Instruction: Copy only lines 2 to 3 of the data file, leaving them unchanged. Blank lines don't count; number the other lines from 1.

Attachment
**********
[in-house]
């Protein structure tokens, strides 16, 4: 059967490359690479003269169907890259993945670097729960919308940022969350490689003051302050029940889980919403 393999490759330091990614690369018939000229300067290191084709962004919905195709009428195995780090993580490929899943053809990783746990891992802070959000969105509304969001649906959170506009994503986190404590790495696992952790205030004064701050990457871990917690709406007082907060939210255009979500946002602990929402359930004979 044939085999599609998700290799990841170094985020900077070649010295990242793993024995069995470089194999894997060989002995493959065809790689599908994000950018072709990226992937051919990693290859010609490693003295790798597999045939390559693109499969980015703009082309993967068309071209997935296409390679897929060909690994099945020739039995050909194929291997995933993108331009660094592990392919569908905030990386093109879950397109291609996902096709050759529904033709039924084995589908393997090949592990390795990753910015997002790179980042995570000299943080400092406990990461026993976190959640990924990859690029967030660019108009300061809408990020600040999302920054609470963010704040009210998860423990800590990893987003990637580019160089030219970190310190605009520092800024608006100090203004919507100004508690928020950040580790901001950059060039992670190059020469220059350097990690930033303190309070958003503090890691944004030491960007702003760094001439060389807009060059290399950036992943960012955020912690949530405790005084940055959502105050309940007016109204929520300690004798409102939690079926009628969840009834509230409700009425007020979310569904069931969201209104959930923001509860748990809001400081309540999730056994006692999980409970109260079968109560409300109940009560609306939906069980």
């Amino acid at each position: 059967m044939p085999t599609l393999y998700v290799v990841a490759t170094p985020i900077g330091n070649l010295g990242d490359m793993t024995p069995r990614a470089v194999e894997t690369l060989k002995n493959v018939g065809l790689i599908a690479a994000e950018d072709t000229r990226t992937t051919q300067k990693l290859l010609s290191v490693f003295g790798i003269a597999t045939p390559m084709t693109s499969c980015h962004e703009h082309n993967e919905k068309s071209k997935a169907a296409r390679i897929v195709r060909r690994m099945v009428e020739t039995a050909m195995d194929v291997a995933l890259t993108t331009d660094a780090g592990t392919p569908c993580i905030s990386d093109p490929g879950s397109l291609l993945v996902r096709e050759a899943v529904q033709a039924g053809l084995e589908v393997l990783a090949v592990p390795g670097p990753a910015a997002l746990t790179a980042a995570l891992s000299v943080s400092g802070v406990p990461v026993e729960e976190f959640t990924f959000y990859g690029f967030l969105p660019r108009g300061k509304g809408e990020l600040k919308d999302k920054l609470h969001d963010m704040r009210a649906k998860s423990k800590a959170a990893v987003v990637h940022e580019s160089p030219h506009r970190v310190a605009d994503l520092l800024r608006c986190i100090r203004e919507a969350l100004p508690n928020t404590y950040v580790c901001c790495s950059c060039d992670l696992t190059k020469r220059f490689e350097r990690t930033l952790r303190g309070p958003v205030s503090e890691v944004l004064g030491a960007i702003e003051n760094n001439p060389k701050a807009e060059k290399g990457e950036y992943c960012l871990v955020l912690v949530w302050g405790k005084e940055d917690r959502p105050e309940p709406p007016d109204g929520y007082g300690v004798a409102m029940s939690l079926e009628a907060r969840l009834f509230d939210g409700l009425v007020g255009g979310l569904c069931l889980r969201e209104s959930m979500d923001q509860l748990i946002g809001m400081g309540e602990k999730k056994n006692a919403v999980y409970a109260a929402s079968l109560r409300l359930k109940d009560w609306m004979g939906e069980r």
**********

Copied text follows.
């Protein structure tokens, strides 16, 4: 059967490359690479003269169907890259993945670097729960919308940022969350490689003051302050029940889980919403 393999490759330091990614690369018939000229300067290191084709962004919905195709009428195995780090993580490929899943053809990783746990891992802070959000969105509304969001649906959170506009994503986190404590790495696992952790205030004064701050990457871990917690709406007082907060939210255009979500946002602990929402359930004979 044939085999599609998700290799990841170094985020900077070649010295990242793993024995069995470089194999894997060989002995493959065809790689599908994000950018072709990226992937051919990693290859010609490693003295790798597999045939390559693109499969980015703009082309993967068309071209997935296409390679897929060909690994099945020739039995050909194929291997995933993108331009660094592990392919569908905030990386093109879950397109291609996902096709050759529904033709039924084995589908393997090949592990390795990753910015997002790179980042995570000299943080400092406990990461026993976190959640990924990859690029967030660019108009300061809408990020600040999302920054609470963010704040009210998860423990800590990893987003990637580019160089030219970190310190605009520092800024608006100090203004919507100004508690928020950040580790901001950059060039992670190059020469220059350097990690930033303190309070958003503090890691944004030491960007702003760094001439060389807009060059290399950036992943960012955020912690949530405790005084940055959502105050309940007016109204929520300690004798409102939690079926009628969840009834509230409700009425007020979310569904069931969201209104959930923001509860748990809001400081309540999730056994006692999980409970109260079968109560409300109940009560609306939906069980």
């Amino acid at each position: 059967m044939p085999t599609l393999y998700v290799v990841a490759t170094p985020i900077g330091n070649l010295g990242d490359m793993t024995p069995r990614a470089v194999e894997t690369l060989k002995n493959v018939g065809l790689i599908a690479a994000e950018d072709t000229r990226t992937t051919q300067k990693l290859l010609s290191v490693f003295g790798i003269a597999t045939p390559m084709t693109s499969c980015h962004e703009h082309n993967e919905k068309s071209k997935a169907a296409r390679i897929v195709r060909r690994m099945v009428e020739t039995a050909m195995d194929v291997a995933l890259t993108t331009d660094a780090g592990t392919p569908c993580i905030s990386d093109p490929g879950s397109l291609l993945v996902r096709e050759a899943v529904q033709a039924g053809l084995e589908v393997l990783a090949v592990p390795g670097p990753a910015a997002l746990t790179a980042a995570l891992s000299v943080s400092g802070v406990p990461v026993e729960e976190f959640t990924f959000y990859g690029f967030l969105p660019r108009g300061k509304g809408e990020l600040k919308d999302k920054l609470h969001d963010m704040r009210a649906k998860s423990k800590a959170a990893v987003v990637h940022e580019s160089p030219h506009r970190v310190a605009d994503l520092l800024r608006c986190i100090r203004e919507a969350l100004p508690n928020t404590y950040v580790c901001c790495s950059c060039d992670l696992t190059k020469r220059f490689e350097r990690t930033l952790r303190g309070p958003v205030s503090e890691v944004l004064g030491a960007i702003e003051n760094n001439p060389k701050a807009e060059k290399g990457e950036y992943c960012l871990v955020l912690v949530w302050g405790k005084e940055d917690r959502p105050e309940p709406p007016d109204g929520y007082g300690v004798a409102m029940s939690l079926e009628a907060r969840l009834f509230d939210g409700l009425v007020g255009g979310l569904c069931l889980r969201e209104s959930m979500d923001q509860l748990i946002g809001m400081g309540e602990k999730k056994n006692a919403v999980y409970a109260a929402s079968l109560r409300l359930k109940d009560w609306m004979g939906e069980r």